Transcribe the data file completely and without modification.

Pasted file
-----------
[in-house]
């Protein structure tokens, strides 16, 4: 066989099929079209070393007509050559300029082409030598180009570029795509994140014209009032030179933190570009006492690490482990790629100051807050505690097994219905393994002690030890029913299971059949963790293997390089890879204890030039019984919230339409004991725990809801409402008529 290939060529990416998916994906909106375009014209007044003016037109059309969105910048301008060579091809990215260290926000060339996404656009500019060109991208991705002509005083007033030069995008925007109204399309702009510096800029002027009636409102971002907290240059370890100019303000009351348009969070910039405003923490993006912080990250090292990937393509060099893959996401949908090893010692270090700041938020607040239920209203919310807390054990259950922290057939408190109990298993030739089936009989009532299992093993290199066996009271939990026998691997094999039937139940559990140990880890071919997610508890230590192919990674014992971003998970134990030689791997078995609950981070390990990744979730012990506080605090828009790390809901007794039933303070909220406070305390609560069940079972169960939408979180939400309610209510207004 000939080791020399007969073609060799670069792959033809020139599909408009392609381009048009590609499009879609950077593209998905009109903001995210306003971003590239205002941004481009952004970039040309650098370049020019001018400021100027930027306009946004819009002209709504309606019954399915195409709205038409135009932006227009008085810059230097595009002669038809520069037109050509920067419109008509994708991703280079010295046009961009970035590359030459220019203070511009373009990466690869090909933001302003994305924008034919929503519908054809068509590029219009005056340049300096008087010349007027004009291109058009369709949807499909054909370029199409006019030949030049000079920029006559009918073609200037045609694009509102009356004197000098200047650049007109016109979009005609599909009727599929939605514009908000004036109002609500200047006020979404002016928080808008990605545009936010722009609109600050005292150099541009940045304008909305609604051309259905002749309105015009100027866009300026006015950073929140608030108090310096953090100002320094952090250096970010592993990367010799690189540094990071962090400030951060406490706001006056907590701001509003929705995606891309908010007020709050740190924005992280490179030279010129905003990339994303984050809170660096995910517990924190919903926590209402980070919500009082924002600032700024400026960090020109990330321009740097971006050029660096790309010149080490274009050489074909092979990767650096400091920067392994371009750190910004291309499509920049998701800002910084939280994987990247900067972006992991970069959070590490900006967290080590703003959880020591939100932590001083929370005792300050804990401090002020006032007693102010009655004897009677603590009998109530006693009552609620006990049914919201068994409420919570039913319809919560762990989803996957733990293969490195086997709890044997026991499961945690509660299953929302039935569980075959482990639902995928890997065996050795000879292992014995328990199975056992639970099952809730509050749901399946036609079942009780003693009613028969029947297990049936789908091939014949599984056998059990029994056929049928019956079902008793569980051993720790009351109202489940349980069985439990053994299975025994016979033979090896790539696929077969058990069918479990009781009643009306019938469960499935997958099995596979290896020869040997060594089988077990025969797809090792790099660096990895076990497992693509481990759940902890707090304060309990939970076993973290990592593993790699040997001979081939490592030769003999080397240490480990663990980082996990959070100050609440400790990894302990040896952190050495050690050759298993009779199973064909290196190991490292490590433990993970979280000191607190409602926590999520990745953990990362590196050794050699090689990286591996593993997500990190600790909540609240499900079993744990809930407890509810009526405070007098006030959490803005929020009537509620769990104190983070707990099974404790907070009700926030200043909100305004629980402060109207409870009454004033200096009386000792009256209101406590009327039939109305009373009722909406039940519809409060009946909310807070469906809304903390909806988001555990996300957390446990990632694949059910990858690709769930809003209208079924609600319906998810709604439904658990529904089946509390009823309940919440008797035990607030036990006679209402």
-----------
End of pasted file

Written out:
[in-house]
């Protein structure tokens, strides 16, 4: 066989099929079209070393007509050559300029082409030598180009570029795509994140014209009032030179933190570009006492690490482990790629100051807050505690097994219905393994002690030890029913299971059949963790293997390089890879204890030039019984919230339409004991725990809801409402008529 290939060529990416998916994906909106375009014209007044003016037109059309969105910048301008060579091809990215260290926000060339996404656009500019060109991208991705002509005083007033030069995008925007109204399309702009510096800029002027009636409102971002907290240059370890100019303000009351348009969070910039405003923490993006912080990250090292990937393509060099893959996401949908090893010692270090700041938020607040239920209203919310807390054990259950922290057939408190109990298993030739089936009989009532299992093993290199066996009271939990026998691997094999039937139940559990140990880890071919997610508890230590192919990674014992971003998970134990030689791997078995609950981070390990990744979730012990506080605090828009790390809901007794039933303070909220406070305390609560069940079972169960939408979180939400309610209510207004 000939080791020399007969073609060799670069792959033809020139599909408009392609381009048009590609499009879609950077593209998905009109903001995210306003971003590239205002941004481009952004970039040309650098370049020019001018400021100027930027306009946004819009002209709504309606019954399915195409709205038409135009932006227009008085810059230097595009002669038809520069037109050509920067419109008509994708991703280079010295046009961009970035590359030459220019203070511009373009990466690869090909933001302003994305924008034919929503519908054809068509590029219009005056340049300096008087010349007027004009291109058009369709949807499909054909370029199409006019030949030049000079920029006559009918073609200037045609694009509102009356004197000098200047650049007109016109979009005609599909009727599929939605514009908000004036109002609500200047006020979404002016928080808008990605545009936010722009609109600050005292150099541009940045304008909305609604051309259905002749309105015009100027866009300026006015950073929140608030108090310096953090100002320094952090250096970010592993990367010799690189540094990071962090400030951060406490706001006056907590701001509003929705995606891309908010007020709050740190924005992280490179030279010129905003990339994303984050809170660096995910517990924190919903926590209402980070919500009082924002600032700024400026960090020109990330321009740097971006050029660096790309010149080490274009050489074909092979990767650096400091920067392994371009750190910004291309499509920049998701800002910084939280994987990247900067972006992991970069959070590490900006967290080590703003959880020591939100932590001083929370005792300050804990401090002020006032007693102010009655004897009677603590009998109530006693009552609620006990049914919201068994409420919570039913319809919560762990989803996957733990293969490195086997709890044997026991499961945690509660299953929302039935569980075959482990639902995928890997065996050795000879292992014995328990199975056992639970099952809730509050749901399946036609079942009780003693009613028969029947297990049936789908091939014949599984056998059990029994056929049928019956079902008793569980051993720790009351109202489940349980069985439990053994299975025994016979033979090896790539696929077969058990069918479990009781009643009306019938469960499935997958099995596979290896020869040997060594089988077990025969797809090792790099660096990895076990497992693509481990759940902890707090304060309990939970076993973290990592593993790699040997001979081939490592030769003999080397240490480990663990980082996990959070100050609440400790990894302990040896952190050495050690050759298993009779199973064909290196190991490292490590433990993970979280000191607190409602926590999520990745953990990362590196050794050699090689990286591996593993997500990190600790909540609240499900079993744990809930407890509810009526405070007098006030959490803005929020009537509620769990104190983070707990099974404790907070009700926030200043909100305004629980402060109207409870009454004033200096009386000792009256209101406590009327039939109305009373009722909406039940519809409060009946909310807070469906809304903390909806988001555990996300957390446990990632694949059910990858690709769930809003209208079924609600319906998810709604439904658990529904089946509390009823309940919440008797035990607030036990006679209402």